Who is Milford’s most famous son or daughter? An uninspired answer to that question would probably be a politician. Late 19th Century and early 20th Century New Hampshire governors George Ramsdell and John McLane hailed from Milford. Or it could be the woman who many consider to be the first African American novelist – Harriet Wilson. A statue of the 19th Century writer stands in Bicentennial Park. One certainly hopes the honor would not go to Linda Kasabian. The Milford High School dropout found her way to California in the 1960s and joined the Manson family. She became quite famous due to her involvement in the Helter Skelter murders before turning state’s witness. Well-known for sure, but not exactly a source of civic pride. A better choice would be Milford son John Augustus Larson, the inventor of the polygraph.
Johnny Larson, as he was known in his younger days, was born in 1892 in Nova Scotia but soon moved to Dean Street in Milford where his father Lars found work as a quarryman and pave cutter. The younger Larson attended local schools and eventually graduated from Milford High School in 1910, making his way to Boston University the same year he became a United States citizen. Larson excelled in his studies and by 1915 he was working on his PhD at UC Berkeley. He held a number of odd jobs to help pay for his schooling, including work as a streetcar conductor, busboy, elevator operator, and finally as a patrolman for the Berkeley Police Department.
Soon walking the beat was more than just a way to pay tuition. Larson began to experiment with the art of fingerprint collection as well as and tooling around with a blood pressure monitor previously developed by William Moulton Marston. In 1921, he built upon that earlier invention by essentially adding the “poly” in polygraph. By recording changes in blood pressure, pulse rate, skin conductivity and respiration, as a subject was asked yes or no questions, his new device could arguably determine if someone was lying. Naturally, John called his invention the Larsonograph. The not-yet-30-year-old had just invented a device important enough to eventually wind up in the Smithsonian.
And this was no dusty museum invention. Berkeley police immediately started to employ the new tool in virtually every criminal investigation on the docket. Hundreds of suspects underwent the test, most sensationally, William Hightower, suspect in the dramatic murder of Father Patrick Heslin in Pacifica, California. Larson’s invention became big news when the San Francisco Call & Post splashed the results of Hightower’s lie detector test all over the front page.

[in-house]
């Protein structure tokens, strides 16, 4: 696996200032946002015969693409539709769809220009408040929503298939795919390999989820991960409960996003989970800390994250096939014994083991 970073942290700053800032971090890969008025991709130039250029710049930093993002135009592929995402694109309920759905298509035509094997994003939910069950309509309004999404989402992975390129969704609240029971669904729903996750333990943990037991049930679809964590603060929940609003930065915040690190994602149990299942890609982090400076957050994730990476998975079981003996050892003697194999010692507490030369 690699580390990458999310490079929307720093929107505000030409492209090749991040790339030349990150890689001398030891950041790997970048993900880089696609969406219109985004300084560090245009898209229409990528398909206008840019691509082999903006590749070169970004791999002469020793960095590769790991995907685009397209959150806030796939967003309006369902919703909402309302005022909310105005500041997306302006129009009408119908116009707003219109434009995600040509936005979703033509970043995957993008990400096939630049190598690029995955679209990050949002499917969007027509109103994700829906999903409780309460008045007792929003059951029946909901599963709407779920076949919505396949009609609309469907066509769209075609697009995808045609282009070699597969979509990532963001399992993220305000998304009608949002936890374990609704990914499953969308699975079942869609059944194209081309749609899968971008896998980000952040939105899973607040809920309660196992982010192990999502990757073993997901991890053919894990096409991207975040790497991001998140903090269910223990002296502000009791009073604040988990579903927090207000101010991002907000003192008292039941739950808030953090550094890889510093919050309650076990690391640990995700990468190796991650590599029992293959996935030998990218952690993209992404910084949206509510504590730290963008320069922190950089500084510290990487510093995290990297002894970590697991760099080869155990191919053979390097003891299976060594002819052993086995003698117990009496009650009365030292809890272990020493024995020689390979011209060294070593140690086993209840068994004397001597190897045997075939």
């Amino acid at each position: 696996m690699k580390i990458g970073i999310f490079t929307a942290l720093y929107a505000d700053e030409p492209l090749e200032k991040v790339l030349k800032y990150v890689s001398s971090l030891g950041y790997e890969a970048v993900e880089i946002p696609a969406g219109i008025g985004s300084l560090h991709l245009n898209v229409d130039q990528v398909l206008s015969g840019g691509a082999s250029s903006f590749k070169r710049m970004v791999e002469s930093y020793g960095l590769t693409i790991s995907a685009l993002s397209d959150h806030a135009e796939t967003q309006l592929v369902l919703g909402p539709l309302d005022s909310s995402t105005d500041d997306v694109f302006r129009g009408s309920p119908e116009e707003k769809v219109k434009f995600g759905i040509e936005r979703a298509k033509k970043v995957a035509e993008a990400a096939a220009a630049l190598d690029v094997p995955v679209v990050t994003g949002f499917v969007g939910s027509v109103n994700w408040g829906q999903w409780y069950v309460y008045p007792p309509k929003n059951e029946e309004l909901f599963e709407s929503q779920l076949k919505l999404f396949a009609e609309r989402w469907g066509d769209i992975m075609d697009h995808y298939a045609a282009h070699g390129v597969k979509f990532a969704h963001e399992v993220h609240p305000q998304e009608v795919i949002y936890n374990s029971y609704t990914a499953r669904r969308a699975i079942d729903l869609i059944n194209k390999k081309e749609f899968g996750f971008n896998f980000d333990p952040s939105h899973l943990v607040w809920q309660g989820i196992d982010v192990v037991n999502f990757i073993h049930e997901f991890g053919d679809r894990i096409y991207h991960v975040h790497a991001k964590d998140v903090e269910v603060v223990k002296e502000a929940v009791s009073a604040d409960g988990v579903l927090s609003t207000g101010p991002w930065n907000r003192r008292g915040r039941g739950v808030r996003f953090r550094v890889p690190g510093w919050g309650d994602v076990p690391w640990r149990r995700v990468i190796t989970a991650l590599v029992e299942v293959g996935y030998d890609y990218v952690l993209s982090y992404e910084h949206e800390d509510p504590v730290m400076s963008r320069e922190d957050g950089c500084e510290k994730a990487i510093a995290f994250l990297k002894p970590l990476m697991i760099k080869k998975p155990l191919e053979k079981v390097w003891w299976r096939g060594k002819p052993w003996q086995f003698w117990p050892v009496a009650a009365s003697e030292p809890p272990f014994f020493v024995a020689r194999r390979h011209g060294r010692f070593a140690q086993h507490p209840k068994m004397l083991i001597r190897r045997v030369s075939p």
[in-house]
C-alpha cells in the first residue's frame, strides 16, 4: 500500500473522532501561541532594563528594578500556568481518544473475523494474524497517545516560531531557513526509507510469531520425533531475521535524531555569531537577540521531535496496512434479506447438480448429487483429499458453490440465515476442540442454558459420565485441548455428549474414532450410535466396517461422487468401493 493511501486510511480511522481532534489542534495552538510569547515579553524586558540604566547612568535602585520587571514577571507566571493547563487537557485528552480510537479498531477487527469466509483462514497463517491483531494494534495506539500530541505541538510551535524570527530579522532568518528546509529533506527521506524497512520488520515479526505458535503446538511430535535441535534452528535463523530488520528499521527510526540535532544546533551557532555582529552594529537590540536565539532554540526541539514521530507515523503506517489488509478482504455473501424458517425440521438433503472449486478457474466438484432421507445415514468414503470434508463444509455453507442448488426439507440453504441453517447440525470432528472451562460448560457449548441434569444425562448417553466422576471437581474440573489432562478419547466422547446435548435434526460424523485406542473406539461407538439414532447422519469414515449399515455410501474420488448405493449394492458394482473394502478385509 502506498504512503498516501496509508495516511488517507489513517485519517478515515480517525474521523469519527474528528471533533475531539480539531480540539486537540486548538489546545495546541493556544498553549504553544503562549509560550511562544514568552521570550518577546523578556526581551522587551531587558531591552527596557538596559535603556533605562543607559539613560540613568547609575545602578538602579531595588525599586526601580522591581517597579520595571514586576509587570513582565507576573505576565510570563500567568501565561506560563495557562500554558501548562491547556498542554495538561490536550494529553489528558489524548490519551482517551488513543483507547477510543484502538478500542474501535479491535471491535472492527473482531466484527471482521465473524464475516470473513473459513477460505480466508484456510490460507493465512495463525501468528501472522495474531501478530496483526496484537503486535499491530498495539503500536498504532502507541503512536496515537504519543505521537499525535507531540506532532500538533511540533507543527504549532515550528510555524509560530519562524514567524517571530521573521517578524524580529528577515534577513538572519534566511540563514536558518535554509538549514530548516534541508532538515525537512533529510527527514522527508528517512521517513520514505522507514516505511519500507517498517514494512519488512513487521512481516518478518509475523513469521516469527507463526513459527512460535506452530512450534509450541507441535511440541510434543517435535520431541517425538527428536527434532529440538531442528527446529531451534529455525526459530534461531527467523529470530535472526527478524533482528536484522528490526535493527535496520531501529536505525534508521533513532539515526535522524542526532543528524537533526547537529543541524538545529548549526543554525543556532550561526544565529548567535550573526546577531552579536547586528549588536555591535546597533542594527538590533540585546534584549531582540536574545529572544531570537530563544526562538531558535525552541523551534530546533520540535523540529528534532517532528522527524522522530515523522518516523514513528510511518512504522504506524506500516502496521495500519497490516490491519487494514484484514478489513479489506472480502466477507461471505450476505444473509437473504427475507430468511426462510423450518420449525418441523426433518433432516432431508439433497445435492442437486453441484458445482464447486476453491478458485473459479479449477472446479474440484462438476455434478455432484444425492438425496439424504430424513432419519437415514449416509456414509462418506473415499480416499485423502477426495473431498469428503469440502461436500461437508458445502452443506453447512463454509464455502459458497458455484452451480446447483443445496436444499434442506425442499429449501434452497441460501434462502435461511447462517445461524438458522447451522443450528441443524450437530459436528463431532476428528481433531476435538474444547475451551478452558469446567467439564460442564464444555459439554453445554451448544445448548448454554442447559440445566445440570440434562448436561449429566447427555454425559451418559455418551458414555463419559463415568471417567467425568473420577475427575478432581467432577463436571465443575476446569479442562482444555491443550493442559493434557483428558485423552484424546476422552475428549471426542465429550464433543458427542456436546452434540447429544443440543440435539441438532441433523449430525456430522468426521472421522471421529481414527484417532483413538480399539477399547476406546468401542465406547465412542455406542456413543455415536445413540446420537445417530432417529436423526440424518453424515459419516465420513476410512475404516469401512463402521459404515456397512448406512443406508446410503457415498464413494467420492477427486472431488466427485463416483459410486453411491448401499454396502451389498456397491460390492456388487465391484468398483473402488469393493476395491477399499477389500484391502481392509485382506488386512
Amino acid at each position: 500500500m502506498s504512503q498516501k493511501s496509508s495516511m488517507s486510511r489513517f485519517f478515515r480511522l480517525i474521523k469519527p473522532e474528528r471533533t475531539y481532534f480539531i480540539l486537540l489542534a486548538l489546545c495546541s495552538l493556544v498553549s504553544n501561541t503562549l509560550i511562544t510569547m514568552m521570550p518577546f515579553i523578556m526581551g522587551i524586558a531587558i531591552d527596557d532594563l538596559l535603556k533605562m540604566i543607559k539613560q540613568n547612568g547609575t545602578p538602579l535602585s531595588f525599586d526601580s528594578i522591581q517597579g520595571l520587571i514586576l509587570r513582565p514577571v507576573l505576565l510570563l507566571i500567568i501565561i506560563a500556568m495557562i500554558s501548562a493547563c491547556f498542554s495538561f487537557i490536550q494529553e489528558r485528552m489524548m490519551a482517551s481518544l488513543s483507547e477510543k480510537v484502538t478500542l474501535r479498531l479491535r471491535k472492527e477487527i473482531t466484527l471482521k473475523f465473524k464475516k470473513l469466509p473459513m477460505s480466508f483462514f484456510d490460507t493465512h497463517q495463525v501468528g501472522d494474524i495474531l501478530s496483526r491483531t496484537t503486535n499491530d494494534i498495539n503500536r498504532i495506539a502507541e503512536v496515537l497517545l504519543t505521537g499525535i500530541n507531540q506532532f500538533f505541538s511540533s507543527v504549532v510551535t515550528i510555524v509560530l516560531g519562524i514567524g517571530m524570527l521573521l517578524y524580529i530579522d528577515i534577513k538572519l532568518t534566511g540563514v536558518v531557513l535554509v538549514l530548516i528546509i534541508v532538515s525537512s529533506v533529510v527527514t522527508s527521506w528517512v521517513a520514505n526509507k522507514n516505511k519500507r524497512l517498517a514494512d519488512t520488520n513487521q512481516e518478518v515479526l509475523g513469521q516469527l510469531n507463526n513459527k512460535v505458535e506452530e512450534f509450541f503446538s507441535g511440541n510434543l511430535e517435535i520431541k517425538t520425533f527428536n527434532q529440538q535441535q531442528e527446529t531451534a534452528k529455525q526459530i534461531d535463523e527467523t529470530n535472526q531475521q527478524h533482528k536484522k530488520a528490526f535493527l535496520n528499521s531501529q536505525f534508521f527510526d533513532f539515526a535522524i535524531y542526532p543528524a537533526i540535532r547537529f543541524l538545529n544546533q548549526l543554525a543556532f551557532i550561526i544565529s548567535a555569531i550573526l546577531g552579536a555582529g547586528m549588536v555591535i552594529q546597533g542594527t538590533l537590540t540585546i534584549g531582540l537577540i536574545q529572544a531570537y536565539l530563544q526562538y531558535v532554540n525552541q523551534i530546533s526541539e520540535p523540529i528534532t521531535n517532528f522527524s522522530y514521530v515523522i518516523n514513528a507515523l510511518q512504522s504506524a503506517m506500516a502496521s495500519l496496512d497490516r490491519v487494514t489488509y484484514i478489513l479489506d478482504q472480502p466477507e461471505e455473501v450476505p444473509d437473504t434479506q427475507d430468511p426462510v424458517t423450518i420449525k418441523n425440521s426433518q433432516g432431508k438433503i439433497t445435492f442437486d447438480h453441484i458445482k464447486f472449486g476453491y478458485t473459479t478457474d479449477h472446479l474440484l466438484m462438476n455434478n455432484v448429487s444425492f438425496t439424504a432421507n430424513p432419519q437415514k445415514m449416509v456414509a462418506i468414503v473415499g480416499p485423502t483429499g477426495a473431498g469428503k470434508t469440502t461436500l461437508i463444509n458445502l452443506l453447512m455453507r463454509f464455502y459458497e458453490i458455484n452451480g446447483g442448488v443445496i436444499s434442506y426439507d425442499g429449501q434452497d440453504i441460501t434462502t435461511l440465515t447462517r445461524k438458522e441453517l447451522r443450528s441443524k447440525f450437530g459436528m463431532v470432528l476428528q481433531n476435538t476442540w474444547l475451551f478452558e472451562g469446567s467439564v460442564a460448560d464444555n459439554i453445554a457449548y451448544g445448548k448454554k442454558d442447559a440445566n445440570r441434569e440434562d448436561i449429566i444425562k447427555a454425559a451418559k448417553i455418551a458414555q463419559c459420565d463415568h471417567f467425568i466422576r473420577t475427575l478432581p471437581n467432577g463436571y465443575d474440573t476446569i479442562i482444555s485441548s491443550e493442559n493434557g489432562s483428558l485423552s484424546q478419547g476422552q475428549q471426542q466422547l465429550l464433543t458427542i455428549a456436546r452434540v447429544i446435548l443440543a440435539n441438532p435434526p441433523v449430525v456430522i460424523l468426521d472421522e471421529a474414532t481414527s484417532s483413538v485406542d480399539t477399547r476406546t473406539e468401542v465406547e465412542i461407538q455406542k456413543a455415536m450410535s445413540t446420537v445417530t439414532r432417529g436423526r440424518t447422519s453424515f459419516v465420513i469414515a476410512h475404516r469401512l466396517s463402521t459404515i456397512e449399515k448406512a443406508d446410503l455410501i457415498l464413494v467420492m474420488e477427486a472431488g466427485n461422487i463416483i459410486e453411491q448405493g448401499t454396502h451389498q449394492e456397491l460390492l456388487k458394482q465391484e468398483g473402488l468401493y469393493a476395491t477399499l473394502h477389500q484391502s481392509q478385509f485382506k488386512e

Meanwhile, Larson was on to other endeavors, picking up both a PhD and MD and serving in a truly remarkable number of professional positions from Assistant State Criminologist of Illinois to psychiatrist in the Phipps Clinic of Johns Hopkins. He also wrote numerous books including Single Fingerprints and Lying and its Detection. He even found time to marry Margaret Taylor, the first person he ever interrogated with his device.
Despite his academic advancement, Larson never forgot Milford. He returned for high school reunions and often stopped through town on his travels to greet old friends. Milford did not forget him either. Through the years, the Milford Cabinet often recalled his famous invention, especially when lie detectors were in the news. In 1998, when the Supreme Court upheld a ban on the use of lie detectors in military courts, the Cabinet’s William Ferguson commented, “We have to wonder what that Milford lad, John Larson, would think of all this. He must have been proud that his invention was used in the Leopold & Loeb trial and would have applauded its use at the OJ trial.”
Not necessarily. In fact, Larson came to regret his own invention as his faith in the accuracy of the machine waned. He became further disillusioned in the way in which lie detectors were used in police investigations and he was heavily critical of his former protege Narde Keeler who aggressively promoted the lie detector. Calling Keeler’s approach a “racket,” Larson accused him of stealing his ideas and developing “a psychological third degree.”
Shortly before his death of a heart attack in 1965, Larson wrote of his invention: “Beyond my expectation, through uncontrollable factors, this scientific investigation became a Frankenstein’s monster, which I have spent over 40 years in combating.”
The San Francisco Call & Post played up Hightower's lie detector results.